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Stylish way to carry an SLR? - Page 6

post #76 of 196
Nantucket, I'm curious how much you pay for your antique glass? Hundreds or thousands? I might decide to play with a film camera one day, especially for B&W street photography. I really like some of the results you've gotten.
post #77 of 196
Quote:
Originally Posted by GQgeek View Post
Nantucket, I'm curious how much you pay for your antique glass? Hundreds or thousands? I might decide to play with a film camera one day, especially for B&W street photography. I really like some of the results you've gotten.

First of all, the oldest lens I own, at least for my M cameras, is the 50mm Summilux (f1.4), which has 1989 serial #s. My other lenses are all current models: 35mm Summicron (f2) Asph., 50mm Summicron, and 90mm Apo(chromatic) Summicron Asph ("Asph" standing for aspherical lens elements). The 35 and 90 were each about $2000. The 50 1.4 was about $1000 and the 50 f2 was around $600 because it had cosmetic damage on the built-in lens hood. Otherwise it was optically perfect, which is what matters to me. Anyway, Leica M glass does not come cheap, but as you and others have noted, the results speak for themselves (in terms of optical quality).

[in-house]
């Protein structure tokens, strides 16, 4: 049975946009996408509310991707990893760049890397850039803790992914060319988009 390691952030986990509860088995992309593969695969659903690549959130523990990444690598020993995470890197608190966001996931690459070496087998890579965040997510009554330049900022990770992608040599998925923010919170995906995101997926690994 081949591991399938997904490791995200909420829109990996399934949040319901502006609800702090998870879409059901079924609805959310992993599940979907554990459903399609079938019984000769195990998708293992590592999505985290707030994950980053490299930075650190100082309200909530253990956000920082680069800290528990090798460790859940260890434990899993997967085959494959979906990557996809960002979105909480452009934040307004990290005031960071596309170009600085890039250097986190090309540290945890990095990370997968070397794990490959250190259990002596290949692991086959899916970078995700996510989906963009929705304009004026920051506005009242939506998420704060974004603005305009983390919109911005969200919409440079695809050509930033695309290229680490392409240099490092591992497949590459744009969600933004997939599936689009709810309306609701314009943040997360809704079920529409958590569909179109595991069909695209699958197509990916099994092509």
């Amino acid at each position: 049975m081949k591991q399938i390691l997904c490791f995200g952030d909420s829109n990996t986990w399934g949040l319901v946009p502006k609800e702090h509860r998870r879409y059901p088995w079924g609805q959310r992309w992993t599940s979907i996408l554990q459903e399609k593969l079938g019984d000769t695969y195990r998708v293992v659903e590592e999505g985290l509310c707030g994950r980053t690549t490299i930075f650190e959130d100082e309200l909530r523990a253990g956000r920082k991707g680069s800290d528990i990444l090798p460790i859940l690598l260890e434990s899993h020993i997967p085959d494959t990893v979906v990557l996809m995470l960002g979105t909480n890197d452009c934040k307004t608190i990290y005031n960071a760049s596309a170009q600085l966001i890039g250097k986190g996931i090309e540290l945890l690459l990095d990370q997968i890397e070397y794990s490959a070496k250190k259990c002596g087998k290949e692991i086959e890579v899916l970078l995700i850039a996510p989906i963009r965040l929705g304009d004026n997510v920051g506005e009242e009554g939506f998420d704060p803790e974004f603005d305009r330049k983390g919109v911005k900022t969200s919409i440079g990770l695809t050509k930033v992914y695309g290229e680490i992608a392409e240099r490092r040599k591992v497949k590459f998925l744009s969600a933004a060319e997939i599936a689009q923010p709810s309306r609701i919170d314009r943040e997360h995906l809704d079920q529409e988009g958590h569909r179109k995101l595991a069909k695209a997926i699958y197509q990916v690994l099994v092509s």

Of course, the M system is the rangefinder line, which in essence has remained unchanged since 1954 with progressive refinements. It requires a learning curve to use well. Not everybody is a rangefinder person. Rangefinders have certain advantages and weaknesses compared to SLRs.

Leica SLRs and R-series lenses tend to be cheaper on the used market. If you want an entrypoint to Leica glass, the R lenses may be ideal, since they can also be used with Canon DSLRs using an adaptor. I've paid an average of $600 per lens for my R lenses. Some of them are older versions ("antiquated" if you prefer), but the optical quality is superb!